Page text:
On a Sunday when the dominant color in Christian churches is pink — a symbol of joy for the third Sunday of Advent — I was wearing a black shirt, black pants, and a blue tie. Others in our congregation were wearing various combinations of black or blue.
This was a modest way of showing solidarity with African Americans and a reminder that “Black Lives Matter” while still showing empathy for the police in the Madison, Wisconsin, area who have worked hard over the years to have a diverse force that works to serve rather than dominate the varied racial and ethnic communities that exist here.
But even with a nod to the pressure police are under these days, the dominant focus was on the series of killings of unarmed black people. And we know that not all police departments have made the same efforts that have happened here over a generation — and that our police departments are not perfect either.
The movement to wear black on December 14 came from several African-American denominations across the nation. Here in Wisconsin, Rev. Scott Anderson, Executive Director of the Wisconsin Council of Churches, joined faith leaders in urging people to wear black to church on that Sunday.
“This action is symbolic,” they wrote. “More is being done and more needs to be done.”
And that’s the challenge not just for faith communities, but for all of us in a society where race is such an emotional and practical dividing line.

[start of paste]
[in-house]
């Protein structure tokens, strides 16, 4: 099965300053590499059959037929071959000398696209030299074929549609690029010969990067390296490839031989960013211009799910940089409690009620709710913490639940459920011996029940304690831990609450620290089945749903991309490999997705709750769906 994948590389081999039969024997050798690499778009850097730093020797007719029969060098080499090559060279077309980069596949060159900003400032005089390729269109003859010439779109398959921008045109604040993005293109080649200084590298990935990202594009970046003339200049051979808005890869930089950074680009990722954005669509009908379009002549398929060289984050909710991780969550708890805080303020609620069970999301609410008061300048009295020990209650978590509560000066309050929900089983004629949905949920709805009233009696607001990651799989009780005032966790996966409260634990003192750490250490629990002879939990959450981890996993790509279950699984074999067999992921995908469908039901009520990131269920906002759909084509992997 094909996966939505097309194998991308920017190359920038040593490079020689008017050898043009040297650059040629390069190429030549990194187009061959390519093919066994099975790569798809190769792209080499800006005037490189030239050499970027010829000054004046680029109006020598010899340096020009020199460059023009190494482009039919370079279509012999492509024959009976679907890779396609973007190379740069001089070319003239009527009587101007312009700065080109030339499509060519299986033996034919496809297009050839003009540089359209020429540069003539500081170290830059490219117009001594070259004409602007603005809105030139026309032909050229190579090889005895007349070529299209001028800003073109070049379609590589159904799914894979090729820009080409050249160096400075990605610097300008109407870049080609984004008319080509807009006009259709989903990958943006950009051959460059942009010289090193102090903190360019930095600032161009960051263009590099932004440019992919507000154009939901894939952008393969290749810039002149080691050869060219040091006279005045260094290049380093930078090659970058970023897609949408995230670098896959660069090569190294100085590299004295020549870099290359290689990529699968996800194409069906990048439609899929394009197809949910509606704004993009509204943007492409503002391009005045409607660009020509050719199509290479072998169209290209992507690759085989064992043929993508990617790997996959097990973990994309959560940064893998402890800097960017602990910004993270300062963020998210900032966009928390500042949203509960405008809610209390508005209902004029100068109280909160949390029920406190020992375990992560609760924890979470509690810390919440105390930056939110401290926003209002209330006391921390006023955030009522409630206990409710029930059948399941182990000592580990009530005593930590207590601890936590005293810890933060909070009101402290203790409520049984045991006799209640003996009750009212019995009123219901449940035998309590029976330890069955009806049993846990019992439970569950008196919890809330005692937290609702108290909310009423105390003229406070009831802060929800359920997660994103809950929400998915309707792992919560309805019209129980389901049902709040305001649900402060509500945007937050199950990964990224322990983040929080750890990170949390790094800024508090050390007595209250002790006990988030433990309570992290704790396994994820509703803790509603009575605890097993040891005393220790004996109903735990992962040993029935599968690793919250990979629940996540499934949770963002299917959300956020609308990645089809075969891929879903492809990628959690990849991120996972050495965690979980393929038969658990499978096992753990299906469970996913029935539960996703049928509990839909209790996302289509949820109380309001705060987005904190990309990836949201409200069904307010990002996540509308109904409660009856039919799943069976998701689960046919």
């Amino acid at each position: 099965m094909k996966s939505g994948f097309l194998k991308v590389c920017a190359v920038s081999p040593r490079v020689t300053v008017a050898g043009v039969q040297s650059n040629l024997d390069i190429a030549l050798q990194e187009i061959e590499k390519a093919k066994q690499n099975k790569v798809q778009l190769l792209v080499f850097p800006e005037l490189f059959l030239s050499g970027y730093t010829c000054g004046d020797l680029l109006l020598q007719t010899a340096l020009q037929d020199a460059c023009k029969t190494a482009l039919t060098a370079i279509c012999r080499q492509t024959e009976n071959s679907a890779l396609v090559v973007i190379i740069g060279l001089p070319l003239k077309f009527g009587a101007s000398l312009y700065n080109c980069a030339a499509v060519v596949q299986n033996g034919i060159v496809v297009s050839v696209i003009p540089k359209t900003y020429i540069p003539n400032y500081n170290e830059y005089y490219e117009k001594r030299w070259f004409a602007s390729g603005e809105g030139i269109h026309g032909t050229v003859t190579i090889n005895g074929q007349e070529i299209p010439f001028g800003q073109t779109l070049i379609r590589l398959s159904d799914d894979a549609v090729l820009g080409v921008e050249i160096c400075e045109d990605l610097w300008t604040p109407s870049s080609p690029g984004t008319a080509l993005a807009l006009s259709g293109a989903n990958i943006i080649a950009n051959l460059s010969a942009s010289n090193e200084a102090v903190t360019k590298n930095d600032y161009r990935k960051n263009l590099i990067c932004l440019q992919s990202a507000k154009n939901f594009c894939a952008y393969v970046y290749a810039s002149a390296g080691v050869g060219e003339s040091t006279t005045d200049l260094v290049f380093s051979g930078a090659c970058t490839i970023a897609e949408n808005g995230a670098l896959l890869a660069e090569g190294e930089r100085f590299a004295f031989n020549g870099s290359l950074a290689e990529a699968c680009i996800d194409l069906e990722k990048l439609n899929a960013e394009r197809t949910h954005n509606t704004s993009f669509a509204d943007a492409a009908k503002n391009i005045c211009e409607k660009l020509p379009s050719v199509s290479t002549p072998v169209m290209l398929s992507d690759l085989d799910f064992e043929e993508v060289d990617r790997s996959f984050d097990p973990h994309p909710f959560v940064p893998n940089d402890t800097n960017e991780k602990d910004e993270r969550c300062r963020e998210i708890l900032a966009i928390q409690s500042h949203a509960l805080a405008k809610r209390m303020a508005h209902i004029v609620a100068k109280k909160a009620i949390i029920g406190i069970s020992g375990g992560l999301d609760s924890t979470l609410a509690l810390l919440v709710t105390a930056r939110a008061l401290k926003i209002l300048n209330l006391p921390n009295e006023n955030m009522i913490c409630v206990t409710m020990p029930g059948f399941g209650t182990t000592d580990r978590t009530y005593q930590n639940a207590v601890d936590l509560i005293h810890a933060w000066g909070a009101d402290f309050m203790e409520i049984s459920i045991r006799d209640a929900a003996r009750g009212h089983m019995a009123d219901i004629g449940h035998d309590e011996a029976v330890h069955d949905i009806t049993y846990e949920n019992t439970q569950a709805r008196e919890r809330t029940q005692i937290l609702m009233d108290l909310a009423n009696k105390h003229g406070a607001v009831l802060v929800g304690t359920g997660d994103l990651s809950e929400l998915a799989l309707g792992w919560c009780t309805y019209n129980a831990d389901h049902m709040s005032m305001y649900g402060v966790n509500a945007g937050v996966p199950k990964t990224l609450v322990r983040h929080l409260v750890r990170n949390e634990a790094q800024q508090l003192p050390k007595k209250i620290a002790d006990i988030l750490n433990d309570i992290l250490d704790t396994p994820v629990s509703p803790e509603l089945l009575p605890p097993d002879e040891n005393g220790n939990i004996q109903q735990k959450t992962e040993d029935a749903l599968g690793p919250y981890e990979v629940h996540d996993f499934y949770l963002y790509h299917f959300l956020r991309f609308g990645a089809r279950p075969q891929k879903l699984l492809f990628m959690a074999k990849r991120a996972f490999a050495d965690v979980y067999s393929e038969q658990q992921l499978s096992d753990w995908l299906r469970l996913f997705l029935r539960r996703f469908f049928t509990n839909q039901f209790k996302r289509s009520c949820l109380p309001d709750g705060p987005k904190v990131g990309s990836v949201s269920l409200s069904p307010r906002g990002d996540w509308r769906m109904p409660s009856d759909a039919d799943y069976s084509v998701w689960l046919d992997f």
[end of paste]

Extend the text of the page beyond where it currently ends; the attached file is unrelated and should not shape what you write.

You know the numbers — nationally, the latest figures on household wealth show that the gap between white and black households has grown in the last few years, with white households having 13 times the median wealth of black households.
In Wisconsin and Dane County, where I live, there are huge racial gaps in incarceration, in educational achievement, in employment. You know the social isolation that exists across racial and ethnic lines all across this country.
These are large systemic issues and require great social and political will.
And then there are the life and death issues where black men and teens have been gunned down by vigilantes and police officers. Even when some of the circumstances were murky, the frequency and the fear and the stereotypes underlying these have reinforced the notion that too often, black lives seem expendable.
And so we wore black on that Sunday.
Johnny Cash, the country singer who was a giant in the music world of the second half of the last century, adopted a black wardrobe in the early 1970s as a statement of solidarity with those in prison, those living on the margins of society. His anthem, “The Man in Black,” was a striking call to identify with “ the poor and the beaten down, livin' in the hopeless, hungry side of town” and “the prisoner who has long paid for his crime, but is there because he's a victim of the times.”
Johnny Cash said he would stay in black until “we start to make a move to make a few things right.”
For those of us in the world of white, where our skin color masks all sorts of challenges others face, it’s easy to going back to wearing the regular colors of the season.
But perhaps we can keep a piece of black cloth somewhere with us as a reminder that we have work to do along with people whose skin color makes them so vulnerable in a world still so imperfect. If all lives matter, then we need to make sure that no life is expendable.
Phil Haslanger is pastor at Memorial United Church of Christ in Fitchburg, Wisconsin.